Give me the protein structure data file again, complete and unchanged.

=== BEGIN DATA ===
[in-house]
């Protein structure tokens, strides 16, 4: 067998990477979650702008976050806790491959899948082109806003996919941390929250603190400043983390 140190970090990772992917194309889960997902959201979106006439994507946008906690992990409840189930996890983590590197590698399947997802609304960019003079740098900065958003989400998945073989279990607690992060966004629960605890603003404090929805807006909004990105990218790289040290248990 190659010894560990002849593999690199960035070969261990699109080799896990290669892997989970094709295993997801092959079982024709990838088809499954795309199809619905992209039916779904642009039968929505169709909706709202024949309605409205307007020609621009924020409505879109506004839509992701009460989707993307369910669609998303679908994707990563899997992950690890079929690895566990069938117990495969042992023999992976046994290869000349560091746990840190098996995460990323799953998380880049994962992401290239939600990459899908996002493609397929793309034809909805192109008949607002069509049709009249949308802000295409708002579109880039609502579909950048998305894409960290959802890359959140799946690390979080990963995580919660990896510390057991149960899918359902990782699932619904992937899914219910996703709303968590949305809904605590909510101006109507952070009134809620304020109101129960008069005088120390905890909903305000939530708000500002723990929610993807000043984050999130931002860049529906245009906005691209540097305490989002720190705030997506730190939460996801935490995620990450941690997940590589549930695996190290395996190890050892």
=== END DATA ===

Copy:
[in-house]
């Protein structure tokens, strides 16, 4: 067998990477979650702008976050806790491959899948082109806003996919941390929250603190400043983390 140190970090990772992917194309889960997902959201979106006439994507946008906690992990409840189930996890983590590197590698399947997802609304960019003079740098900065958003989400998945073989279990607690992060966004629960605890603003404090929805807006909004990105990218790289040290248990 190659010894560990002849593999690199960035070969261990699109080799896990290669892997989970094709295993997801092959079982024709990838088809499954795309199809619905992209039916779904642009039968929505169709909706709202024949309605409205307007020609621009924020409505879109506004839509992701009460989707993307369910669609998303679908994707990563899997992950690890079929690895566990069938117990495969042992023999992976046994290869000349560091746990840190098996995460990323799953998380880049994962992401290239939600990459899908996002493609397929793309034809909805192109008949607002069509049709009249949308802000295409708002579109880039609502579909950048998305894409960290959802890359959140799946690390979080990963995580919660990896510390057991149960899918359902990782699932619904992937899914219910996703709303968590949305809904605590909510101006109507952070009134809620304020109101129960008069005088120390905890909903305000939530708000500002723990929610993807000043984050999130931002860049529906245009906005691209540097305490989002720190705030997506730190939460996801935490995620990450941690997940590589549930695996190290395996190890050892």